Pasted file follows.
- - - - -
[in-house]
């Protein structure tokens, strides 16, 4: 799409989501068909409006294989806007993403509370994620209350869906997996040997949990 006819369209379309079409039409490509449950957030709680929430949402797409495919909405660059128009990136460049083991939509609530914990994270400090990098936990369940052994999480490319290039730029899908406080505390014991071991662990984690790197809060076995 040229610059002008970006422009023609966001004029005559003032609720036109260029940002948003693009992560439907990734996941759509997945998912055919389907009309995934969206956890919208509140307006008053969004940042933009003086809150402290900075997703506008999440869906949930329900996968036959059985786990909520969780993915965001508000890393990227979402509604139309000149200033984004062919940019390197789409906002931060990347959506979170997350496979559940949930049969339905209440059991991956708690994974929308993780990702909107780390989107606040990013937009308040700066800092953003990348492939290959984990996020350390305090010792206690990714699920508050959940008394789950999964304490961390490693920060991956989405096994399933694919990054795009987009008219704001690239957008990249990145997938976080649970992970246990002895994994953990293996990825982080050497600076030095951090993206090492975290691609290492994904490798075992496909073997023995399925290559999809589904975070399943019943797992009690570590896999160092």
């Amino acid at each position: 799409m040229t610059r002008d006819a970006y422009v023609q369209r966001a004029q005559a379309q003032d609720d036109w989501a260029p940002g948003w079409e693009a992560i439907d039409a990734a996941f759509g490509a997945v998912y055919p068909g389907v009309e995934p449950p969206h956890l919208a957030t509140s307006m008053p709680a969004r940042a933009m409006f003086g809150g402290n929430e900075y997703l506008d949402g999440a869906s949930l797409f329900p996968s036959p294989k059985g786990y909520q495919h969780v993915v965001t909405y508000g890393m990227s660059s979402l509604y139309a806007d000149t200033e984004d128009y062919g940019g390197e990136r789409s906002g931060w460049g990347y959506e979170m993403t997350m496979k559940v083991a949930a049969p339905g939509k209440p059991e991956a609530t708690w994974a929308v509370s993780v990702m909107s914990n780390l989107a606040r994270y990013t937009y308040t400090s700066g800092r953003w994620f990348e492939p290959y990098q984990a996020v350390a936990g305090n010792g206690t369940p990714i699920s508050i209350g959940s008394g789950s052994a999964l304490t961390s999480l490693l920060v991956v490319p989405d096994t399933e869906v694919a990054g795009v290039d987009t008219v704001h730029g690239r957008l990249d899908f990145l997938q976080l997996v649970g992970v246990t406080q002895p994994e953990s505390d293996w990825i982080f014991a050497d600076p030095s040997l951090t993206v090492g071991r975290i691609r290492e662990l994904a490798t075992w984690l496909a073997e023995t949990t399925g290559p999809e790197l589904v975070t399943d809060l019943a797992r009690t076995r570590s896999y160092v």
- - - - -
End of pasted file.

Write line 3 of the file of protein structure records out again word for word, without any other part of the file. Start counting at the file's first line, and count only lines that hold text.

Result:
């Amino acid at each position: 799409m040229t610059r002008d006819a970006y422009v023609q369209r966001a004029q005559a379309q003032d609720d036109w989501a260029p940002g948003w079409e693009a992560i439907d039409a990734a996941f759509g490509a997945v998912y055919p068909g389907v009309e995934p449950p969206h956890l919208a957030t509140s307006m008053p709680a969004r940042a933009m409006f003086g809150g402290n929430e900075y997703l506008d949402g999440a869906s949930l797409f329900p996968s036959p294989k059985g786990y909520q495919h969780v993915v965001t909405y508000g890393m990227s660059s979402l509604y139309a806007d000149t200033e984004d128009y062919g940019g390197e990136r789409s906002g931060w460049g990347y959506e979170m993403t997350m496979k559940v083991a949930a049969p339905g939509k209440p059991e991956a609530t708690w994974a929308v509370s993780v990702m909107s914990n780390l989107a606040r994270y990013t937009y308040t400090s700066g800092r953003w994620f990348e492939p290959y990098q984990a996020v350390a936990g305090n010792g206690t369940p990714i699920s508050i209350g959940s008394g789950s052994a999964l304490t961390s999480l490693l920060v991956v490319p989405d096994t399933e869906v694919a990054g795009v290039d987009t008219v704001h730029g690239r957008l990249d899908f990145l997938q976080l997996v649970g992970v246990t406080q002895p994994e953990s505390d293996w990825i982080f014991a050497d600076p030095s040997l951090t993206v090492g071991r975290i691609r290492e662990l994904a490798t075992w984690l496909a073997e023995t949990t399925g290559p999809e790197l589904v975070t399943d809060l019943a797992r009690t076995r570590s896999y160092v």